News In Brief
The highest level of consumer confidence in more than 30 years was reported by the Conference Board. Releasing its June report as Federal Reserve policymakers were opening two days of meetings in Washington, the board said the index of key economic indicators rose from 137.7 in May to 138.4 - the eighth consecutive monthly gain and the highest since the all-time record for the index of 142.3, in October 1968. Meanwhile, however, the Commerce Department said sales of new homes in May fell by 5.1 percent, double what analysts had expected. The Fed's Open Market Committee is expected to announce a quarter-point increase in federal interest rates - and to signal its inclination toward future hikes - today.
Older and disabled Americans would pay $24 a month beginning in 2002 if they want to take advantage of a proposed Medicare option covering prescription medicines. The feature is the centerpiece of President Clinton's long-awaited call for bolstering one of the nation's major social programs. He was to announce the plan at the White House. Under the plan, the government would cover 50 percent of the cost of prescription drugs up to $2,000 a year. By 2008, the monthly premium would rise to $44 and the cap to $5,000.
Violent summer weather, featuring hail the size of baseballs and torrential rains, swept an area from the central plains to the Gulf of Mexico. Flooding in Huntsville, Ala., was blamed for two deaths. In Scottsbluff, Neb., thousands of cars and hundreds of houses were damaged by the hail and high winds. Parts of Kansas were still being battered by high winds and flash flooding blocking roads and forcing the evacuation of residents. In New Hampshire, power consumption broke a 10-year-old record as temperatures remained in the 90s F. for the third straight day.
No breaches of security were found despite nine hours of electronic attacks against the Army's main Internet site, a spokesman said. The incident last weekend was the latest in a series by hackers against high-profile federal Web sites. It came after the Defense Department announced stepped-up procedures to protect against hackers. But experts said the interference was made possible by flawed software flaw that the producer, Allaire Corp. of Cambridge, Mass., had warned users as recently as May 19 to remove.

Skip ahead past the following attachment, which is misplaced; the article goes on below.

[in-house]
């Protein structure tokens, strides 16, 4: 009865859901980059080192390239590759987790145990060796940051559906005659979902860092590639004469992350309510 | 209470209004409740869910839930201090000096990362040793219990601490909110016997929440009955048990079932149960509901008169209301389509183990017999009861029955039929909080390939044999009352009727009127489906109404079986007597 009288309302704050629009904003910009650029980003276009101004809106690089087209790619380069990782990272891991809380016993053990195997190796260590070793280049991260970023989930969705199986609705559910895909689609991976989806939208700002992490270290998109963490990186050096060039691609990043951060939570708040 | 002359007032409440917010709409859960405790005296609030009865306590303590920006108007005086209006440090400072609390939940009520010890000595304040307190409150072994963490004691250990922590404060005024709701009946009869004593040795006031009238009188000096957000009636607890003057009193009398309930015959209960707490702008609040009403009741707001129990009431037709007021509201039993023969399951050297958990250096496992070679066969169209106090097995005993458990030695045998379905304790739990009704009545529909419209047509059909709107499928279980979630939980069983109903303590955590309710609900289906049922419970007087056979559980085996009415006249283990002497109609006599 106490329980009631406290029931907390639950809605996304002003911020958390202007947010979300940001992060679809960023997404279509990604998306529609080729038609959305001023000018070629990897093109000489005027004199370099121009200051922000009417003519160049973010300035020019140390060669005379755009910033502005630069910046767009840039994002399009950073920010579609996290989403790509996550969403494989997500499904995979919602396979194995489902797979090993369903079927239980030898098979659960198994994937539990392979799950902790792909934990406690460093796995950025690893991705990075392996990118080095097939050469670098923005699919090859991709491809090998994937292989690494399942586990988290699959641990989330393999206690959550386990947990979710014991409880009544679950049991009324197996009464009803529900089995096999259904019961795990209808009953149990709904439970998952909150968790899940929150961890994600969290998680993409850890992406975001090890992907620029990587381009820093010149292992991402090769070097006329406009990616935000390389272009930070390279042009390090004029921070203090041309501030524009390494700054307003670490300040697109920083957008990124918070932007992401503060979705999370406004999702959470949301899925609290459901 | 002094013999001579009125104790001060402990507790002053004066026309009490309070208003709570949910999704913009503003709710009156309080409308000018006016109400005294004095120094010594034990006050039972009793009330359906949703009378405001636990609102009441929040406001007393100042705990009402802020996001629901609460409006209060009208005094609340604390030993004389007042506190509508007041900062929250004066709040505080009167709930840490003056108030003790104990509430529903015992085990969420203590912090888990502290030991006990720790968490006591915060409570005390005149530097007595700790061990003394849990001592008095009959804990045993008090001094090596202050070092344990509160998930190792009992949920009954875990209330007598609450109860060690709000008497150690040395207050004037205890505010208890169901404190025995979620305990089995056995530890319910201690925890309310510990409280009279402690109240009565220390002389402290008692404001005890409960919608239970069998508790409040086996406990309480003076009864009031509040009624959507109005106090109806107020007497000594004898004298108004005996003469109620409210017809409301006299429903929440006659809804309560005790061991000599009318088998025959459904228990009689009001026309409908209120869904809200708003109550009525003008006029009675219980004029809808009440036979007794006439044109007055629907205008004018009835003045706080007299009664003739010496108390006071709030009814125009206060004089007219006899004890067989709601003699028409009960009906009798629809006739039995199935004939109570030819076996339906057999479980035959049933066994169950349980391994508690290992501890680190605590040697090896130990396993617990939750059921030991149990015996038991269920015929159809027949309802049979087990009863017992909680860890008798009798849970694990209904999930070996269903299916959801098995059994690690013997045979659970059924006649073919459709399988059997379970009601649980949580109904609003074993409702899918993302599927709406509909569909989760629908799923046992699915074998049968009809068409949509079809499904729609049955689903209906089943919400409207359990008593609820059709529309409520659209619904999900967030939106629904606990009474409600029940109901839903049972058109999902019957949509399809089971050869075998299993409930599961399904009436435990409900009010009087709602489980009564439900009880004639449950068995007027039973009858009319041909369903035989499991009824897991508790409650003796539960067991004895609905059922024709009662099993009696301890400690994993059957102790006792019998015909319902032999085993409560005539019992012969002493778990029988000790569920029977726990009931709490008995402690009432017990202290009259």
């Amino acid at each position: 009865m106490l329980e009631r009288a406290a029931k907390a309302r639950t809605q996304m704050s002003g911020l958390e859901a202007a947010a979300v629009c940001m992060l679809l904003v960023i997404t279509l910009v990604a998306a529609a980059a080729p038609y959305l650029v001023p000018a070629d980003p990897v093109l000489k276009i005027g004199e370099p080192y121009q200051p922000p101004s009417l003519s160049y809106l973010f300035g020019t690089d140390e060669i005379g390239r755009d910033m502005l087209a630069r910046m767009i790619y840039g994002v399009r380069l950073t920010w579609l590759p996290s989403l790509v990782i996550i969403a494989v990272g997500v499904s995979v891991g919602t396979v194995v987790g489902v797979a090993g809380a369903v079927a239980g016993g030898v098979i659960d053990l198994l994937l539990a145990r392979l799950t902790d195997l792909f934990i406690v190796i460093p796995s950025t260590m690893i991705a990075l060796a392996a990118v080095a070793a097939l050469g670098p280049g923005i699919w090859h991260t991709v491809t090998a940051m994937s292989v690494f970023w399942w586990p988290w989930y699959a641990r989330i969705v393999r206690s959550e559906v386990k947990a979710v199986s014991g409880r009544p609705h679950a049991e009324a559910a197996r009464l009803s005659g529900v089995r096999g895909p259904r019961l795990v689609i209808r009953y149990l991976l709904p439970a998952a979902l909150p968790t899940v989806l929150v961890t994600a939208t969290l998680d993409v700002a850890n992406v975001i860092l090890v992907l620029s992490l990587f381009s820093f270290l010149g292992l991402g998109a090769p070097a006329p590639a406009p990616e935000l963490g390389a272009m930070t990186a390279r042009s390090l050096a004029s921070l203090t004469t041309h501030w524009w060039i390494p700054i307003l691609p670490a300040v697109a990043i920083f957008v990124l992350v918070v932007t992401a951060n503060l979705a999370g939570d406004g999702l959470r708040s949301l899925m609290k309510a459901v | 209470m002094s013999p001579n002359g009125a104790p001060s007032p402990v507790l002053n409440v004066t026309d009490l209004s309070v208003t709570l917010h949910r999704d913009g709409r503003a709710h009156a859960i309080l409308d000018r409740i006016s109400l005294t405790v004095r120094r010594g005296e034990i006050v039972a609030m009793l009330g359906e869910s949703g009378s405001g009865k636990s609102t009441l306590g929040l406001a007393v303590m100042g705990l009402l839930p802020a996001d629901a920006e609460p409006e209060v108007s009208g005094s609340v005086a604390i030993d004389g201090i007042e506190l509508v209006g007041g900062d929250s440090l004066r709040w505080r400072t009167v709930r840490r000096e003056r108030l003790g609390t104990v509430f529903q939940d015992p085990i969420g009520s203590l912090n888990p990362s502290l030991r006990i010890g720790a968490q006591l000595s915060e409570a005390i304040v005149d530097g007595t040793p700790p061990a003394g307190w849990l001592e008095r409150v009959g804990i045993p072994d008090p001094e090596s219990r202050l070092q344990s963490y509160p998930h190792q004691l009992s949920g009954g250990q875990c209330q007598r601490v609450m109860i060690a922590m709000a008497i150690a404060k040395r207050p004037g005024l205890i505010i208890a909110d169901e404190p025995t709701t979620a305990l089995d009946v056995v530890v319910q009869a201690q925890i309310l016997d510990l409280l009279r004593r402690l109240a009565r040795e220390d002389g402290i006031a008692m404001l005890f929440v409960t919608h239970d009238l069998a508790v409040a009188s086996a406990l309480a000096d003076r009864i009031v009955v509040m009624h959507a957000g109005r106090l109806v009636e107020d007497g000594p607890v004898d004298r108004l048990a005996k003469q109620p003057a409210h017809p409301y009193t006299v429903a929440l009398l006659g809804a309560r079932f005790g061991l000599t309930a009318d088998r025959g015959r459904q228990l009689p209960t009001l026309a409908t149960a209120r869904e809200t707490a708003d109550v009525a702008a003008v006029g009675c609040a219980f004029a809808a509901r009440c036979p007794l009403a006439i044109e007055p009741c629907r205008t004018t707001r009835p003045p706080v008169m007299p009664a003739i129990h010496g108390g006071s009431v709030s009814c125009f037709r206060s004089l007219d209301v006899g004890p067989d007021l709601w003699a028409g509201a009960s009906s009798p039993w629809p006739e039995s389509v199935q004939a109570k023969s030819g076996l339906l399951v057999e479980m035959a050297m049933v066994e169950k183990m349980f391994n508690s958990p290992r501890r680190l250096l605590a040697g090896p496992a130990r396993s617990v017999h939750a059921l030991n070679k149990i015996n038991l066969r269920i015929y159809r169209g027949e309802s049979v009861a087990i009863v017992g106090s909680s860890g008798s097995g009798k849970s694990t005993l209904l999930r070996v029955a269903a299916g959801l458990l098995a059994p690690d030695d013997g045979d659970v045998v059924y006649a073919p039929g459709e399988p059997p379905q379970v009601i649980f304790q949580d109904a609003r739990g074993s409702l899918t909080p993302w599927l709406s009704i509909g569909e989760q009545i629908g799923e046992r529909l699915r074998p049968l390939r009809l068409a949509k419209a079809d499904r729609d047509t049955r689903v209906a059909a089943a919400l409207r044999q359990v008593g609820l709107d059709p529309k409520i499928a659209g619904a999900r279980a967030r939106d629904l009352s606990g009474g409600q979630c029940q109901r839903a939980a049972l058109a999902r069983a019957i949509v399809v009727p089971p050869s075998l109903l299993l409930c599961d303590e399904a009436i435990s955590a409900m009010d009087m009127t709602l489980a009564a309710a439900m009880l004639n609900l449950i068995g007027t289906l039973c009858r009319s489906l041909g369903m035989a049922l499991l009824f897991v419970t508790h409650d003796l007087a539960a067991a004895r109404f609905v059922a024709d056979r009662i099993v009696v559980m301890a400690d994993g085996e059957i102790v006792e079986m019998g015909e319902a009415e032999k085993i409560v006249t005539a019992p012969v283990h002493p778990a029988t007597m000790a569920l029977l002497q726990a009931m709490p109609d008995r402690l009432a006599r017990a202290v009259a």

A move to block the illegal downloading of copyrighted music via the Internet was announced by a coalition of 140 electronics manufacturers and major-record labels. The Secure Digital Music Initiative said it would encrypt new releases so that only devices equipped to recognize the coding can play them. No date for the start of the project was announced. Increasingly available technology makes it possible to spread high-quality digital music files across the Internet, alarming the $40 billion-a-year industry.
Cost overruns on other space-agency projects will prevent an unmanned probe from landing on a comet for the first time, a NASA spokesman said. NASA announced it was canceling the $240 million mission, which has been under development at the Jet Propulsion Laboratory in Pasadena, Calif. It was expected to be launched in 2003 and would have landed two years later on the comet Tempel 1 to analyze its composition.